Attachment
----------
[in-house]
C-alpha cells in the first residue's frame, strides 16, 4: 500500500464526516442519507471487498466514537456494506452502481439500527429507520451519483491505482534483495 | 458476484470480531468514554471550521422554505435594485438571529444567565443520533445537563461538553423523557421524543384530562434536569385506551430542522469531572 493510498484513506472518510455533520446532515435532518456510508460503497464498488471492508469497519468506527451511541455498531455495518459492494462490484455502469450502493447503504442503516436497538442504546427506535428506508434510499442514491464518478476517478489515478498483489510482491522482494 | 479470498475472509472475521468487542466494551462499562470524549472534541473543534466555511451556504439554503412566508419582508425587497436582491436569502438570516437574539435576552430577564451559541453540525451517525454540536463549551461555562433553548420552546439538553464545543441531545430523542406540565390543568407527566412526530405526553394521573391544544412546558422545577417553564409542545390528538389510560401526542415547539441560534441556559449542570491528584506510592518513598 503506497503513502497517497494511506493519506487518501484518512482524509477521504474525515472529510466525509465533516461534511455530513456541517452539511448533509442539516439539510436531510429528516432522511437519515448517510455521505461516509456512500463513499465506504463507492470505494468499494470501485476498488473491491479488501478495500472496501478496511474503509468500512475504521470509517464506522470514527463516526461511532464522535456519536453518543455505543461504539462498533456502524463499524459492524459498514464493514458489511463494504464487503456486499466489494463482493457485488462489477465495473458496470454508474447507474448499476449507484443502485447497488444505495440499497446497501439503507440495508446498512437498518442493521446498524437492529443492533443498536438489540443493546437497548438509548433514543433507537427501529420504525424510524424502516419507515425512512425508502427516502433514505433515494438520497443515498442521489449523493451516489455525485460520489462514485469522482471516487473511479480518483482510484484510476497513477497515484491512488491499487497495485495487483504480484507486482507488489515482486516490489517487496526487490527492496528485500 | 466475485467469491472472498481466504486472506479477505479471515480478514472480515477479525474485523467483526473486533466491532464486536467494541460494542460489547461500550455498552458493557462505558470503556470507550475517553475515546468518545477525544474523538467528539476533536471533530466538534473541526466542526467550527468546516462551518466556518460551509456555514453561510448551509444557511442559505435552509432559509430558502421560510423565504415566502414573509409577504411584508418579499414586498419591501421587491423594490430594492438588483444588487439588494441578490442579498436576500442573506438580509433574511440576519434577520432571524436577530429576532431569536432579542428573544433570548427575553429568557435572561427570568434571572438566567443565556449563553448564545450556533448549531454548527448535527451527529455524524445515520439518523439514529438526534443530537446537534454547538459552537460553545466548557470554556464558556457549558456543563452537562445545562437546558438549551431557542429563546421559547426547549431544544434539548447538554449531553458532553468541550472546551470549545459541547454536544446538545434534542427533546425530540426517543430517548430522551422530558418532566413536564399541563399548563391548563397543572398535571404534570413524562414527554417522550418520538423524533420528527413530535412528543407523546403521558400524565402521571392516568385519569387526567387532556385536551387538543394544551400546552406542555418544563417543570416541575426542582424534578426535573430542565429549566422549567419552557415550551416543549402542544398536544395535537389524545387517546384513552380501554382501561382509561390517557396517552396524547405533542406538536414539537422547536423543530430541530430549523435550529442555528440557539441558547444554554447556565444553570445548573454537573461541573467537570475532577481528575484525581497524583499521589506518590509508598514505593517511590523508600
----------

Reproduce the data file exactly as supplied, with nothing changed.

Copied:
[in-house]
C-alpha cells in the first residue's frame, strides 16, 4: 500500500464526516442519507471487498466514537456494506452502481439500527429507520451519483491505482534483495 | 458476484470480531468514554471550521422554505435594485438571529444567565443520533445537563461538553423523557421524543384530562434536569385506551430542522469531572 493510498484513506472518510455533520446532515435532518456510508460503497464498488471492508469497519468506527451511541455498531455495518459492494462490484455502469450502493447503504442503516436497538442504546427506535428506508434510499442514491464518478476517478489515478498483489510482491522482494 | 479470498475472509472475521468487542466494551462499562470524549472534541473543534466555511451556504439554503412566508419582508425587497436582491436569502438570516437574539435576552430577564451559541453540525451517525454540536463549551461555562433553548420552546439538553464545543441531545430523542406540565390543568407527566412526530405526553394521573391544544412546558422545577417553564409542545390528538389510560401526542415547539441560534441556559449542570491528584506510592518513598 503506497503513502497517497494511506493519506487518501484518512482524509477521504474525515472529510466525509465533516461534511455530513456541517452539511448533509442539516439539510436531510429528516432522511437519515448517510455521505461516509456512500463513499465506504463507492470505494468499494470501485476498488473491491479488501478495500472496501478496511474503509468500512475504521470509517464506522470514527463516526461511532464522535456519536453518543455505543461504539462498533456502524463499524459492524459498514464493514458489511463494504464487503456486499466489494463482493457485488462489477465495473458496470454508474447507474448499476449507484443502485447497488444505495440499497446497501439503507440495508446498512437498518442493521446498524437492529443492533443498536438489540443493546437497548438509548433514543433507537427501529420504525424510524424502516419507515425512512425508502427516502433514505433515494438520497443515498442521489449523493451516489455525485460520489462514485469522482471516487473511479480518483482510484484510476497513477497515484491512488491499487497495485495487483504480484507486482507488489515482486516490489517487496526487490527492496528485500 | 466475485467469491472472498481466504486472506479477505479471515480478514472480515477479525474485523467483526473486533466491532464486536467494541460494542460489547461500550455498552458493557462505558470503556470507550475517553475515546468518545477525544474523538467528539476533536471533530466538534473541526466542526467550527468546516462551518466556518460551509456555514453561510448551509444557511442559505435552509432559509430558502421560510423565504415566502414573509409577504411584508418579499414586498419591501421587491423594490430594492438588483444588487439588494441578490442579498436576500442573506438580509433574511440576519434577520432571524436577530429576532431569536432579542428573544433570548427575553429568557435572561427570568434571572438566567443565556449563553448564545450556533448549531454548527448535527451527529455524524445515520439518523439514529438526534443530537446537534454547538459552537460553545466548557470554556464558556457549558456543563452537562445545562437546558438549551431557542429563546421559547426547549431544544434539548447538554449531553458532553468541550472546551470549545459541547454536544446538545434534542427533546425530540426517543430517548430522551422530558418532566413536564399541563399548563391548563397543572398535571404534570413524562414527554417522550418520538423524533420528527413530535412528543407523546403521558400524565402521571392516568385519569387526567387532556385536551387538543394544551400546552406542555418544563417543570416541575426542582424534578426535573430542565429549566422549567419552557415550551416543549402542544398536544395535537389524545387517546384513552380501554382501561382509561390517557396517552396524547405533542406538536414539537422547536423543530430541530430549523435550529442555528440557539441558547444554554447556565444553570445548573454537573461541573467537570475532577481528575484525581497524583499521589506518590509508598514505593517511590523508600